“He is the image of the invisible God, the firstborn over all creation” (Colossians 1:15 NKJV).
Any teacher – or for that matter any student – can attest to the importance of visual aids. Whether or not it is true that “A picture is worth a thousand words,” it is certainly true that the more one can use multiple senses in acquiring knowledge, the more complete that knowledge is likely to be.
Most travelers are familiar with the frustration which results from trying to share one’s experience in strange places with those at home who just don’t get it. No matter how much we try we soon realize that our report gets filtered through their experience and expectations and they just don’t understand. Third world poverty for example translates as “just beans for dinner with no dessert” rather than three days of starvation. Yes, we know there are starving people over there, but we just can’t quite empathize with their suffering. We don’t feel it. Those who have “been there and done that,” however, know it on a much deeper level.
I don’t know if God feels frustration or not (probably not?), but it is certain that even he has had to deal with the perception gap. He wants us to know him. He wants us to realize his infinite power, knowledge, and love. But we cannot see him, therefore, we will always fall short in our understanding. It is not God’s fault that we cannot comprehend his nature; it is ours. But God has acted to bridge that gap. He has revealed himself, first in the creation (Psalm 19:1-6), then in his word (Psalm 19:7-11), and finally and most completely in his son (Matthew 11:27; John 1:18).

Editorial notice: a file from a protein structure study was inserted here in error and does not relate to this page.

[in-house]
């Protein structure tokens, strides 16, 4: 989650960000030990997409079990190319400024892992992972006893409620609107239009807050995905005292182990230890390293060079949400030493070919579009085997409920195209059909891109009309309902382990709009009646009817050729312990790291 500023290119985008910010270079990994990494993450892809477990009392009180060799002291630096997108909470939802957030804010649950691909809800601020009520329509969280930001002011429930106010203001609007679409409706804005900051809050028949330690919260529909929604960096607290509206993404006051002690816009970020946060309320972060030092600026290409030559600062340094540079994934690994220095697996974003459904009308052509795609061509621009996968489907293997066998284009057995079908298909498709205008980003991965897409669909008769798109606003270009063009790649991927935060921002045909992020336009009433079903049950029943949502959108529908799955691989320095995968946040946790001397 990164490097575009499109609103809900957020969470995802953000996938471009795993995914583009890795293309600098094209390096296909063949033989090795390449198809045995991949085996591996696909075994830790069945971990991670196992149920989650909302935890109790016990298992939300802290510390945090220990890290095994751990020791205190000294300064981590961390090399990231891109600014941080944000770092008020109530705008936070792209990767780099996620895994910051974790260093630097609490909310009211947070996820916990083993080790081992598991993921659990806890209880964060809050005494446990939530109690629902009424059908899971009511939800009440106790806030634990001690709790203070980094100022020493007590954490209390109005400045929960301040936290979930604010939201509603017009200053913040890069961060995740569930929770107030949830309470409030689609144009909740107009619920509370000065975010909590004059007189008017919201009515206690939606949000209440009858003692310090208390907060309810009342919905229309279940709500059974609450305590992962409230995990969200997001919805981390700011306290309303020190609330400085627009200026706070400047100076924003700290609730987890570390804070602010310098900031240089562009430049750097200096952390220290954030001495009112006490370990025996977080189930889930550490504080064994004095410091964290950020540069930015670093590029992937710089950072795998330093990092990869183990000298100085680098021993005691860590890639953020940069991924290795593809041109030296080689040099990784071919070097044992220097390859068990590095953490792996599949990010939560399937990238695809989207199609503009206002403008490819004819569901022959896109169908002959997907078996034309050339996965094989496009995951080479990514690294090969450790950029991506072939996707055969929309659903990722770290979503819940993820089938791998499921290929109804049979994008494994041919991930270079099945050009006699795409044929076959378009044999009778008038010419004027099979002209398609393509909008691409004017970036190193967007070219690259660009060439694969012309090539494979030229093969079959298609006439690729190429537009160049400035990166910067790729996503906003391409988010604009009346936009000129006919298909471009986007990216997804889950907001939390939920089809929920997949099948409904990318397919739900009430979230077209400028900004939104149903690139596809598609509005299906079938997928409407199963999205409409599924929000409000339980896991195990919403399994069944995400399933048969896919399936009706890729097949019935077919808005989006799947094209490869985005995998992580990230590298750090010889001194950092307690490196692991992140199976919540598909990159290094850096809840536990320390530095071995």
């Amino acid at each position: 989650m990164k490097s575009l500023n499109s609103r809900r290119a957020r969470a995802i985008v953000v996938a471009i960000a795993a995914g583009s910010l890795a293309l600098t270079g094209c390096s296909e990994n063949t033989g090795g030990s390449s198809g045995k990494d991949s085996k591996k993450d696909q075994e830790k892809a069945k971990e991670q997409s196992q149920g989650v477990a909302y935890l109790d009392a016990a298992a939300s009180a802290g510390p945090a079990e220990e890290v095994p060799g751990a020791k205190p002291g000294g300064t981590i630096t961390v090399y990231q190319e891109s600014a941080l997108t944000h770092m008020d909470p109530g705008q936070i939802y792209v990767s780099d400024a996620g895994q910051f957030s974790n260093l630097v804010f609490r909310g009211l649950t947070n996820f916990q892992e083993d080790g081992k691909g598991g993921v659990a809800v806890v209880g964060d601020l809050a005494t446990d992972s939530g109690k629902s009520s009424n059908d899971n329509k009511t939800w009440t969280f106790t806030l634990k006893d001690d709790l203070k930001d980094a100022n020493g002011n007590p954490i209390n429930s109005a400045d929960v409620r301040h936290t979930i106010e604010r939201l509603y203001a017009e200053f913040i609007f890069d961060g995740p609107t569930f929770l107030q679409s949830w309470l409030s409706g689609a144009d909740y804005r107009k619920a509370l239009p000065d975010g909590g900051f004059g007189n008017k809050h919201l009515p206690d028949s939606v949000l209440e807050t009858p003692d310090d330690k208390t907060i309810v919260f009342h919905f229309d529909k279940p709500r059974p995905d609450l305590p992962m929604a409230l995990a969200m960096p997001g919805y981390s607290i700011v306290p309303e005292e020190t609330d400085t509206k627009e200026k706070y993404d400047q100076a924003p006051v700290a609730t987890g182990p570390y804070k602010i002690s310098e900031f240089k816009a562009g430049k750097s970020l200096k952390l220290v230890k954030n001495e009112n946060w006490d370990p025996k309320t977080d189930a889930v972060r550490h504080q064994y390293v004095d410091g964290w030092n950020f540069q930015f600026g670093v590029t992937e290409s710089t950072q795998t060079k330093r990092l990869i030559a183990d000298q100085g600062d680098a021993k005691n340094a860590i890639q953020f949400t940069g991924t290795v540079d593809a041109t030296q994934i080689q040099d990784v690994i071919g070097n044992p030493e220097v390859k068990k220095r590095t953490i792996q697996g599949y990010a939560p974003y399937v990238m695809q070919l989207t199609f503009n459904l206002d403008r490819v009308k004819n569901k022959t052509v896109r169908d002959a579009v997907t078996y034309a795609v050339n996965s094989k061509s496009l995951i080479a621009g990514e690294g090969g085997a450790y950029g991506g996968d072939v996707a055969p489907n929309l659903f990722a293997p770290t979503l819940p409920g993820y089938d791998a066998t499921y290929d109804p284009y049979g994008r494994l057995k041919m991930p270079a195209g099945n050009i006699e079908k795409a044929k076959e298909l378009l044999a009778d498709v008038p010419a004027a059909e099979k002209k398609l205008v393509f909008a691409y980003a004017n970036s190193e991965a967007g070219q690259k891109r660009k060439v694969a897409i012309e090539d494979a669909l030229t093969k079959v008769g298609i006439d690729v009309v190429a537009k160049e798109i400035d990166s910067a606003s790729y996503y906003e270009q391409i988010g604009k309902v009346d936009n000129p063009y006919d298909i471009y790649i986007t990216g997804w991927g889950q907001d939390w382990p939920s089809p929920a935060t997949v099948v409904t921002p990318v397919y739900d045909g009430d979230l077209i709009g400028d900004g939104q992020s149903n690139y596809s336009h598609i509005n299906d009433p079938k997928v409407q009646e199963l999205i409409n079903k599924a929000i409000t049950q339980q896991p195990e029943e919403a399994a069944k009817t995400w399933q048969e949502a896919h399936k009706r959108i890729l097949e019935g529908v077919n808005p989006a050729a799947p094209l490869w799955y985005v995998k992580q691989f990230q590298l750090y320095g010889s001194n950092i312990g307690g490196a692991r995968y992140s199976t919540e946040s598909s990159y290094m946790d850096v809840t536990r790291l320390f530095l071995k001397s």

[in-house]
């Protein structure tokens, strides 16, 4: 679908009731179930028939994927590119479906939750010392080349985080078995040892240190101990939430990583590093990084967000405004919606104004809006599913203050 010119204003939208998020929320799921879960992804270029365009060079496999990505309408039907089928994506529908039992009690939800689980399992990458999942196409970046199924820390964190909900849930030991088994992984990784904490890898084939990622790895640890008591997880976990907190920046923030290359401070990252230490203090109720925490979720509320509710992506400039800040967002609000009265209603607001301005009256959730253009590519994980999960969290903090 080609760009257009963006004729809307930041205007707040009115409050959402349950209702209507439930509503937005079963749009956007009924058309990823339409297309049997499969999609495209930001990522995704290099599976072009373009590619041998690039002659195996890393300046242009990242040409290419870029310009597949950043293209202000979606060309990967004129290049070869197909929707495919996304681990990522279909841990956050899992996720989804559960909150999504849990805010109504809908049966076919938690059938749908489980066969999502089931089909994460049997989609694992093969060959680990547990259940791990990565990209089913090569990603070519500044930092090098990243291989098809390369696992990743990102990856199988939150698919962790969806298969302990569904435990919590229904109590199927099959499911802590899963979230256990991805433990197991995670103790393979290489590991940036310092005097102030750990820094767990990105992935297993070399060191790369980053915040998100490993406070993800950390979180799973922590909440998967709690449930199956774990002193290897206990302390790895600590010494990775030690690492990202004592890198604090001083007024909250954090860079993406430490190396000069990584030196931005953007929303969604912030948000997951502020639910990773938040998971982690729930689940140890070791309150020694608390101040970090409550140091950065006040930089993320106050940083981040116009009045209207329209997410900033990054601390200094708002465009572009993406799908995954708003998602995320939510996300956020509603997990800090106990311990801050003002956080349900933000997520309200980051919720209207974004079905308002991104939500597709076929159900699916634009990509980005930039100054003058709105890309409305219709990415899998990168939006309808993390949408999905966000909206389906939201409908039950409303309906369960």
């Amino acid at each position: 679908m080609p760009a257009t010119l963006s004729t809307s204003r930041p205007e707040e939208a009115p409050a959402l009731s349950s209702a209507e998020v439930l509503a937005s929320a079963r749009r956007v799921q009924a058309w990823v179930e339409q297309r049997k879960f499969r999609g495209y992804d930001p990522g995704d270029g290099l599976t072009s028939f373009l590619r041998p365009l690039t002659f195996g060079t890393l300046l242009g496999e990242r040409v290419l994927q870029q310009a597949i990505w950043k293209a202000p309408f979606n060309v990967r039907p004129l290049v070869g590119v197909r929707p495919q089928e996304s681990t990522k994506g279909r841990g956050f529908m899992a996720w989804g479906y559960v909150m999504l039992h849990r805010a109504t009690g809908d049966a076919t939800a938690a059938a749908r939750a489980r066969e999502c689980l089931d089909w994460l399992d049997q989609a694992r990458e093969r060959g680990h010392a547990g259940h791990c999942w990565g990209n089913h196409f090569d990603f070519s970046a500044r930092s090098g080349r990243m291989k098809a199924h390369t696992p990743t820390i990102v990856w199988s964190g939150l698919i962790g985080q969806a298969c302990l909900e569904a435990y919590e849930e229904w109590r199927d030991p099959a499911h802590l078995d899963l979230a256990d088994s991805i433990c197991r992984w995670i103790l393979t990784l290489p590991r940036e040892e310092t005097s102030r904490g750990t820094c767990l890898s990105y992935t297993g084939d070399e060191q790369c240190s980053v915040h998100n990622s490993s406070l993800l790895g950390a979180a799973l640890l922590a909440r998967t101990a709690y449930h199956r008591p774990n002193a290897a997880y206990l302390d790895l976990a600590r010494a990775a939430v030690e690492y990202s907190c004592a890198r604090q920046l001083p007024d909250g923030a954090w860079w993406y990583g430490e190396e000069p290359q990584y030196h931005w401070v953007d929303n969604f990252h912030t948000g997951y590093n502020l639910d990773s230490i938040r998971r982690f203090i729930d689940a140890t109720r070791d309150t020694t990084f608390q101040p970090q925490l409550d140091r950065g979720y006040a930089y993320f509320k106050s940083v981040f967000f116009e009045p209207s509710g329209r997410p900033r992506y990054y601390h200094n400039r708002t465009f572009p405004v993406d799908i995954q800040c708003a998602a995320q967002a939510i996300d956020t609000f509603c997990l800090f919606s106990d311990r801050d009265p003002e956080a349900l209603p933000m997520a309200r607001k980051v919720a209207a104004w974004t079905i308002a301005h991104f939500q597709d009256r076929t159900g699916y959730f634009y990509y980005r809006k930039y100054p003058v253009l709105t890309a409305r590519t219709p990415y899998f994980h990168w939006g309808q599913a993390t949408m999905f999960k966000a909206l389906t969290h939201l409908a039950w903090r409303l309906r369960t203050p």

Colossians 1:15-19 may be the deepest Christological statement in Scripture. It begins by stating that the incarnate Christ – Jesus the human who was also the divine Son of God – is the exact image of God who is invisible. It concludes with the affirmation that all the fullness of the divine nature is in him. While on earth he was God in flesh, subject to all human senses – sight, sound, touch, taste, and smell. And those who heard him, or saw him, or touched him were in the very presence of eternal God.
Note John’s claim:
“That which was from the beginning, which we have heard, which we have seen with our eyes, which we have looked upon, and our hands have handled, concerning the Word of life – the life was manifested, and we have seen, and bear witness, and declare to you that eternal life which was with the Father and was manifested to us – that which we have seen and heard we declare to you, that you also may have fellowship with us; . . . And these things we write to you that your joy may be full”(1 John 1:1-4).
Thousands of contemporaries saw and heard and touched Jesus and marveled at his words and actions. Scores at least came to faith in him as the Son of God (Acts 1:15). Since that time many millions have shared that faith, and have come to a more complete knowledge of his Father because of what we have read from those original witnesses.
Because of Jesus we have a better comprehension of the power, grace, and love of God. And because of Jesus we may come more fully into his presence. Christ on earth was truly the ultimate visual aid. We still receive the benefits of his presence.